National trucking company Eagle Intermodal Inc. settled its 13-year-old case with the New Jersey Department of Labor and Workforce Development Tuesday, agreeing to drop its federal lawsuit against the Department and agreeing to pay $1.25 million in back unemployment and disability contributions after misclassifying drivers for more than a decade.
A 2006 audit revealed Chicago-based Eagle Intermodal was misclassifying drivers, and therefore not contributing on their behalf to New Jersey’s Unemployment Insurance and Temporary Disability Insurance funds.
“Too many employers misclassify their workers as independent contractors when, in fact, they are employees legally entitled to Unemployment and Family Leave Insurance, earned sick days, and minimum wage, overtime and equal pay protections, among other New Jersey benefits,” Labor Commissioner Robert Asaro-Angelo said in a statement. “Unless employers can meet our strict criteria for exemption, commonly referred to as the ‘ABC test,’ workers in every industry are presumed employees – not independent contractors – under New Jersey law.”
The ABC test requires that workers meet the following criteria to be classified as independent contractors: (A) Such individual has been and will continue to be free from control or direction over the performance of such service, both under his contract of service and in fact; (B) Such service is either outside the usual course of the business for which such service is performed, or that such service is performed outside of all the places of business of the enterprise for which such service is performed; and (C) Such individual is customarily engaged in an independently established trade, occupation, profession or business.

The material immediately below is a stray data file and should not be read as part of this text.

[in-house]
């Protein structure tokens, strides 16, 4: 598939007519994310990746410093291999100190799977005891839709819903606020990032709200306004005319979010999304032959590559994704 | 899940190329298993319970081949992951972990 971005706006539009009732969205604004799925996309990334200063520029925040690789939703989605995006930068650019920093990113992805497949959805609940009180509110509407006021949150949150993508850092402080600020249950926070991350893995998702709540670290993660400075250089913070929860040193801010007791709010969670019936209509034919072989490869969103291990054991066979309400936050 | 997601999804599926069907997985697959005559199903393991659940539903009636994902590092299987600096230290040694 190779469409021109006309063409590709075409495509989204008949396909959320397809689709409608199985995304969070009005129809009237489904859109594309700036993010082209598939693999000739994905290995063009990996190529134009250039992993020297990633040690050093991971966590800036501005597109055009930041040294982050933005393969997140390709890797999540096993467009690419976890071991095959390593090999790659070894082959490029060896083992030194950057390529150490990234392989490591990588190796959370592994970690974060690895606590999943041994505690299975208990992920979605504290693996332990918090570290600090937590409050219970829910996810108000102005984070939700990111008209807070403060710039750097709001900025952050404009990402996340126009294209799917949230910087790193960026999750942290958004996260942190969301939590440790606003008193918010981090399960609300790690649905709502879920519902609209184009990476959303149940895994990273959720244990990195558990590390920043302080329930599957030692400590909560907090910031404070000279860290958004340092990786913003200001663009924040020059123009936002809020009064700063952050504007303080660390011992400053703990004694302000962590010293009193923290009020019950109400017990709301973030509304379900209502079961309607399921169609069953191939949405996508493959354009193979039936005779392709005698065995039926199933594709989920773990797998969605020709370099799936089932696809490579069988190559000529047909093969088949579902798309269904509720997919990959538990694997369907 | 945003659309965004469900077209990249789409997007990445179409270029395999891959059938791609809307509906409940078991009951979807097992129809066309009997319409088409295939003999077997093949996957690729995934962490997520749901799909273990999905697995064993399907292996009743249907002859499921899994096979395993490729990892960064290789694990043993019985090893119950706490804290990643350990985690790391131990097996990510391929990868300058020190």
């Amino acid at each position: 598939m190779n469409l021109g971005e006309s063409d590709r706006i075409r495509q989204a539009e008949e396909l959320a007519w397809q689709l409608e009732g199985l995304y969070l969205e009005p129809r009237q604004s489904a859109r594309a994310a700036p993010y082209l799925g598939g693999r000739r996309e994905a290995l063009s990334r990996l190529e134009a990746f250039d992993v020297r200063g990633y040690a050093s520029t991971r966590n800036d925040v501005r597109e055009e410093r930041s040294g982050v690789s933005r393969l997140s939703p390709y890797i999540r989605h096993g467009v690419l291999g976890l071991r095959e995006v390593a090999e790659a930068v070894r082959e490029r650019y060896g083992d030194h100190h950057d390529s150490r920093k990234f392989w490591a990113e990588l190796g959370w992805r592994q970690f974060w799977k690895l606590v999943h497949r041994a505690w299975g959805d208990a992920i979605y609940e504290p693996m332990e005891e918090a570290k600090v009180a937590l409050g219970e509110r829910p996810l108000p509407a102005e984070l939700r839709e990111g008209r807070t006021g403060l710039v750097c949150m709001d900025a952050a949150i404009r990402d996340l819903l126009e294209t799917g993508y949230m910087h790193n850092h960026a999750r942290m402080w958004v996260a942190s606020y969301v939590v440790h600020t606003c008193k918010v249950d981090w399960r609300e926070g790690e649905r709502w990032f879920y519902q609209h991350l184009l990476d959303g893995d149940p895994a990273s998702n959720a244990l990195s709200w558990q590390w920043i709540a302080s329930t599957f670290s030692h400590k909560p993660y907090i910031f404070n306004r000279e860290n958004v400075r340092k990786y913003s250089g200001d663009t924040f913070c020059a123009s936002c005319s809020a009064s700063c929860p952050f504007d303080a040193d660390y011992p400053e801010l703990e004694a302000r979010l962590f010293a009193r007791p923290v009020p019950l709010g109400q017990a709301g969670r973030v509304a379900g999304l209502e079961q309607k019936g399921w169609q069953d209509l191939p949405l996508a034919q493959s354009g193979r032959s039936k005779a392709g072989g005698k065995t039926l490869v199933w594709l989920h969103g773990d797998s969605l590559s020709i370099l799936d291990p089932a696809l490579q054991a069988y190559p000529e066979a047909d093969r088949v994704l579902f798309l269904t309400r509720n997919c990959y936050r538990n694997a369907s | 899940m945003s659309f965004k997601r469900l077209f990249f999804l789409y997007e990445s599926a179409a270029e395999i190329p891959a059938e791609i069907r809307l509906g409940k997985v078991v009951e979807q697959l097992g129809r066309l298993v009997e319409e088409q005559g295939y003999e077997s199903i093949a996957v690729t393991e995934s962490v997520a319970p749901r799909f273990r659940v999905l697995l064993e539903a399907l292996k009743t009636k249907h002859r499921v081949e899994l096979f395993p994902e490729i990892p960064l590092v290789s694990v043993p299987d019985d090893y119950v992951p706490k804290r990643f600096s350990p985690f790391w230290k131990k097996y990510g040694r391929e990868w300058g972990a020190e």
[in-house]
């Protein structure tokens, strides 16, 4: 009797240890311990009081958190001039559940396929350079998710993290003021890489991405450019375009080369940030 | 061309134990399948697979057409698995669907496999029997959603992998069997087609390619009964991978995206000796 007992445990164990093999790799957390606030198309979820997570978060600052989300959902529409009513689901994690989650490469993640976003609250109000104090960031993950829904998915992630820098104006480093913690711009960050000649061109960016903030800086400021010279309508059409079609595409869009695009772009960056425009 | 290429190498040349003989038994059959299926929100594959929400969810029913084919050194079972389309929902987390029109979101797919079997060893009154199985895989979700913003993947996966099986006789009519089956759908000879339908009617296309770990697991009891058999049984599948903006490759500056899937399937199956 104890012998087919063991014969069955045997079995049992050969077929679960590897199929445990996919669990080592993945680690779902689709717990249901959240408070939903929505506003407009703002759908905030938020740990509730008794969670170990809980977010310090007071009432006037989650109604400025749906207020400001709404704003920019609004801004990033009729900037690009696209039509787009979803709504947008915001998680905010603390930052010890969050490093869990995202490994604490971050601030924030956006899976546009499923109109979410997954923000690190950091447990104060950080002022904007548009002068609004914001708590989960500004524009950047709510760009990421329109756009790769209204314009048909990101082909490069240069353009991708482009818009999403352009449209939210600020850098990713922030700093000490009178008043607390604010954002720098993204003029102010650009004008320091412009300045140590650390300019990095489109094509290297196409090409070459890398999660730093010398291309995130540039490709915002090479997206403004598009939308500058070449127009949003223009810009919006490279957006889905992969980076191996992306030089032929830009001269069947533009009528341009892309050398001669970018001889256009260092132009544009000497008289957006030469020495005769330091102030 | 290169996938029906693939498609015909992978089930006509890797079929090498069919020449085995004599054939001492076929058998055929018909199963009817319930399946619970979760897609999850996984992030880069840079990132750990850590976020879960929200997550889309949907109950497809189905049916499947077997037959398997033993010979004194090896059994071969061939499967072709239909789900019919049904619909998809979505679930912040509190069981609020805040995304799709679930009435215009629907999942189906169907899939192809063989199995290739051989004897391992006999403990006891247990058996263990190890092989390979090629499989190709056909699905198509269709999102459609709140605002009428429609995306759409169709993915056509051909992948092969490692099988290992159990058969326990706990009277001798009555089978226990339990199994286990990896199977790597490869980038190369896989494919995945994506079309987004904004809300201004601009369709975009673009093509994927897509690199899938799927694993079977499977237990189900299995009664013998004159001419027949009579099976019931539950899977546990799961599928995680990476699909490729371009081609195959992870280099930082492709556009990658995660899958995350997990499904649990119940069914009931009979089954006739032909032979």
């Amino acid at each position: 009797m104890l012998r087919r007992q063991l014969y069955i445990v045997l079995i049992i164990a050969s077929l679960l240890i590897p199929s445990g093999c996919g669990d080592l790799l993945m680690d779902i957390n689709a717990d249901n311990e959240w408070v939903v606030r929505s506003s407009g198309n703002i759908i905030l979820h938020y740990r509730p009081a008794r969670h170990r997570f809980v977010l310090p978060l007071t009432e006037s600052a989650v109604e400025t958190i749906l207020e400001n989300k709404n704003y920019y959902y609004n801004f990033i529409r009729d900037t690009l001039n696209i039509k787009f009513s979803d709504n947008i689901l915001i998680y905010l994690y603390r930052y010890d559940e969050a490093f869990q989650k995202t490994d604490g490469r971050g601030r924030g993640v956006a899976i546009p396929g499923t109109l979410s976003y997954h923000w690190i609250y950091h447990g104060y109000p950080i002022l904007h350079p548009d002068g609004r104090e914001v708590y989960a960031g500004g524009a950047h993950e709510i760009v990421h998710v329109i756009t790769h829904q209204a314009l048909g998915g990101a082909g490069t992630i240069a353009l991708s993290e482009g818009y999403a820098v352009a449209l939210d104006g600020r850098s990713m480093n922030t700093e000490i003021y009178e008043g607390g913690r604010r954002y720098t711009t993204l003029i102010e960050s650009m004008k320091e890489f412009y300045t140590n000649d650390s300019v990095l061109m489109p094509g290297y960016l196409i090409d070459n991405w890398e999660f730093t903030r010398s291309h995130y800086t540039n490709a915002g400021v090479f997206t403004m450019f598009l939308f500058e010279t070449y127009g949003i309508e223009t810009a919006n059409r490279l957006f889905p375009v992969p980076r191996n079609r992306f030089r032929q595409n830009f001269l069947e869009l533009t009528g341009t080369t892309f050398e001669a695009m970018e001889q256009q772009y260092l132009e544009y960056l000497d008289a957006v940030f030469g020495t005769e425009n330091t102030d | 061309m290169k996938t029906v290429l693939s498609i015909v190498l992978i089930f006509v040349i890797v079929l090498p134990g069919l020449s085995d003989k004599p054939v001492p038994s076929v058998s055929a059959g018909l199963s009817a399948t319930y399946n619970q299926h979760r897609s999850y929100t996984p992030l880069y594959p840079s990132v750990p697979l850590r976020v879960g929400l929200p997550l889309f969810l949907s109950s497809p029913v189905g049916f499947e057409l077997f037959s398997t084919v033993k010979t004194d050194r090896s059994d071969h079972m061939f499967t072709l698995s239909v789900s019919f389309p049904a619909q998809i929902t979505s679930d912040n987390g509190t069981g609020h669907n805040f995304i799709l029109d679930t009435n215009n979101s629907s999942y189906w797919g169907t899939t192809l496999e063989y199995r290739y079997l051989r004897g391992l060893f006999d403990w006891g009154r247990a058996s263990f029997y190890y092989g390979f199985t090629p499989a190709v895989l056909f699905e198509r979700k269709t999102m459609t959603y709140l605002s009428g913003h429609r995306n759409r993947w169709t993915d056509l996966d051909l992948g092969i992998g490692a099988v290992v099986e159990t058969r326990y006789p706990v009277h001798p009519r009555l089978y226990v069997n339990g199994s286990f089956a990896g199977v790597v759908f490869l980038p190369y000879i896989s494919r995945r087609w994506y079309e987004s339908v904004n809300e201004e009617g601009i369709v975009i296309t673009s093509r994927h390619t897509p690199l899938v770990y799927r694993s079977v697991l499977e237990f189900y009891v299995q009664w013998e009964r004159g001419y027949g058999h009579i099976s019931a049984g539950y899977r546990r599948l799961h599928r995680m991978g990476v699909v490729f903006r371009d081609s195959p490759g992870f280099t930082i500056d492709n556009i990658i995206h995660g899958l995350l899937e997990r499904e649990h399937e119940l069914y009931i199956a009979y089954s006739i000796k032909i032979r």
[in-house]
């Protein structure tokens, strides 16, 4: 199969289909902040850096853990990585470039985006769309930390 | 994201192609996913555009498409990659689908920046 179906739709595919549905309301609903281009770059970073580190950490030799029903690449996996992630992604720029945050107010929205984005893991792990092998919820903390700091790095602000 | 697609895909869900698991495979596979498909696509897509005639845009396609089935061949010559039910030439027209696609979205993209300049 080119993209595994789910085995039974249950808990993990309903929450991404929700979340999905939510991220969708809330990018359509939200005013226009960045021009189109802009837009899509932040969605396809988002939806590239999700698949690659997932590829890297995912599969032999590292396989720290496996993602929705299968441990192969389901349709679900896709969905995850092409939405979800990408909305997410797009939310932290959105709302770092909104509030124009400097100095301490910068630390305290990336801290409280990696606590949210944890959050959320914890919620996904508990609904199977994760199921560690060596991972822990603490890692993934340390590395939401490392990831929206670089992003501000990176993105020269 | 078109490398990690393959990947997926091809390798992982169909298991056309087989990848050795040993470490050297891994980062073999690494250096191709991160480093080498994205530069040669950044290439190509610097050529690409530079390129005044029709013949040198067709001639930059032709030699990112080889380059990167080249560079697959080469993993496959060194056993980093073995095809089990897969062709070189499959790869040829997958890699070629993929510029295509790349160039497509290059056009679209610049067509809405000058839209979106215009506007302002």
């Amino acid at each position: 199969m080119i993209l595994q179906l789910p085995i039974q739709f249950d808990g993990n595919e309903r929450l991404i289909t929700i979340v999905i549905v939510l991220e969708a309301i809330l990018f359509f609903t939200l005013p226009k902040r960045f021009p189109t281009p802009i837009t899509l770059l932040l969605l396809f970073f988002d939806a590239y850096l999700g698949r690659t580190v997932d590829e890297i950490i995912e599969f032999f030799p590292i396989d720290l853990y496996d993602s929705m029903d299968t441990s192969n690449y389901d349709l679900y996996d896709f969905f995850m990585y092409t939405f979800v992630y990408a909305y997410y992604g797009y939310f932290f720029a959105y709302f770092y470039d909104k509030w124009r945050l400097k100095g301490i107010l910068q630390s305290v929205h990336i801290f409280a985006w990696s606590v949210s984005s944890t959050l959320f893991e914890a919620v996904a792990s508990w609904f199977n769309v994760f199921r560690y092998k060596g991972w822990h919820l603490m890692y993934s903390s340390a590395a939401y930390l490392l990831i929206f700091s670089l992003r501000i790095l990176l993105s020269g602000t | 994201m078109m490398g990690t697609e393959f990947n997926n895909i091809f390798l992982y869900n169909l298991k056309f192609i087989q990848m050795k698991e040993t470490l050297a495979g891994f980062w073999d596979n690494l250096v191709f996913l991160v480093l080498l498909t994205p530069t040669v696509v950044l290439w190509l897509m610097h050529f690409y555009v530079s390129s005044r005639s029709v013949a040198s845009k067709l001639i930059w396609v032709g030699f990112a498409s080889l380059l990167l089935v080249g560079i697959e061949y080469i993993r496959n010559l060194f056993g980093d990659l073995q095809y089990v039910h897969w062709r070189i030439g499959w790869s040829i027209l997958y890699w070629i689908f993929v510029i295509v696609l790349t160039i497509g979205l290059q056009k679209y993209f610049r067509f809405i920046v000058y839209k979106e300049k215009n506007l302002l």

The NJDOL concluded that Eagle had failed to meet the requirements that establish drivers as independent contractors.
Eagle agreed to pay its contested contribution liability throughout the next year, with the first payment due in 30 days. Additionally, it agreed to future NJDOL audits.
Every year, the NJDOL audits one percent of all active businesses. According to Gov. Murphy’s Task Force on Employee Misclassification established by Executive Order No. 25 last year, these audits have uncovered millions of dollars in taxes owed to New Jersey.
Trucking, transportation, delivery services, construction, janitorial services, home care, and other labor-intensive, low-wage sectors were identified by the task force as industries with widespread misclassification.